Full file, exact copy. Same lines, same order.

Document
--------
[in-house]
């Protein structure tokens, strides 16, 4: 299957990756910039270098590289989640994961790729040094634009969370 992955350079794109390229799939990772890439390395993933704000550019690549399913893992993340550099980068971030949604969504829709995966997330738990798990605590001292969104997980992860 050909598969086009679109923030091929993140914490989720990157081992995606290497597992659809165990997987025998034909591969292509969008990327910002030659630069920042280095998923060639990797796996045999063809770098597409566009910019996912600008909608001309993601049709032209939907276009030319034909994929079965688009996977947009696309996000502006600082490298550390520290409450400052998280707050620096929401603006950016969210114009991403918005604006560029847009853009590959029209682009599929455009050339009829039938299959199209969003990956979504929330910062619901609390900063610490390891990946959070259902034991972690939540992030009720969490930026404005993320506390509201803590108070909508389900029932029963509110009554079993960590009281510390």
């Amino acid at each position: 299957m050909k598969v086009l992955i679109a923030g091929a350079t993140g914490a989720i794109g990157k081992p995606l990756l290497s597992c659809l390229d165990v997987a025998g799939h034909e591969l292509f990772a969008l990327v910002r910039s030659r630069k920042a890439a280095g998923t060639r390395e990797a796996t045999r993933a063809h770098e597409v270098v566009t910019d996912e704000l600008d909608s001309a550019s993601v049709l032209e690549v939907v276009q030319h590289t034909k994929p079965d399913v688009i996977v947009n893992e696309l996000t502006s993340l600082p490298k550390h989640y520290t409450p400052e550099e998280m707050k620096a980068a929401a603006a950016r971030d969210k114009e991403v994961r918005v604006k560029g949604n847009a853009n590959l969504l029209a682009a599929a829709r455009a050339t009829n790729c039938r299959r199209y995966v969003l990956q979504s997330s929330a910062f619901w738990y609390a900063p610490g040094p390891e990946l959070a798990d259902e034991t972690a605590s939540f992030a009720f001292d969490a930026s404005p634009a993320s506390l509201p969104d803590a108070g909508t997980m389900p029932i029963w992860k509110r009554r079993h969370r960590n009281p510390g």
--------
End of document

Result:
[in-house]
């Protein structure tokens, strides 16, 4: 299957990756910039270098590289989640994961790729040094634009969370 992955350079794109390229799939990772890439390395993933704000550019690549399913893992993340550099980068971030949604969504829709995966997330738990798990605590001292969104997980992860 050909598969086009679109923030091929993140914490989720990157081992995606290497597992659809165990997987025998034909591969292509969008990327910002030659630069920042280095998923060639990797796996045999063809770098597409566009910019996912600008909608001309993601049709032209939907276009030319034909994929079965688009996977947009696309996000502006600082490298550390520290409450400052998280707050620096929401603006950016969210114009991403918005604006560029847009853009590959029209682009599929455009050339009829039938299959199209969003990956979504929330910062619901609390900063610490390891990946959070259902034991972690939540992030009720969490930026404005993320506390509201803590108070909508389900029932029963509110009554079993960590009281510390």
């Amino acid at each position: 299957m050909k598969v086009l992955i679109a923030g091929a350079t993140g914490a989720i794109g990157k081992p995606l990756l290497s597992c659809l390229d165990v997987a025998g799939h034909e591969l292509f990772a969008l990327v910002r910039s030659r630069k920042a890439a280095g998923t060639r390395e990797a796996t045999r993933a063809h770098e597409v270098v566009t910019d996912e704000l600008d909608s001309a550019s993601v049709l032209e690549v939907v276009q030319h590289t034909k994929p079965d399913v688009i996977v947009n893992e696309l996000t502006s993340l600082p490298k550390h989640y520290t409450p400052e550099e998280m707050k620096a980068a929401a603006a950016r971030d969210k114009e991403v994961r918005v604006k560029g949604n847009a853009n590959l969504l029209a682009a599929a829709r455009a050339t009829n790729c039938r299959r199209y995966v969003l990956q979504s997330s929330a910062f619901w738990y609390a900063p610490g040094p390891e990946l959070a798990d259902e034991t972690a605590s939540f992030a009720f001292d969490a930026s404005p634009a993320s506390l509201p969104d803590a108070g909508t997980m389900p029932i029963w992860k509110r009554r079993h969370r960590n009281p510390g």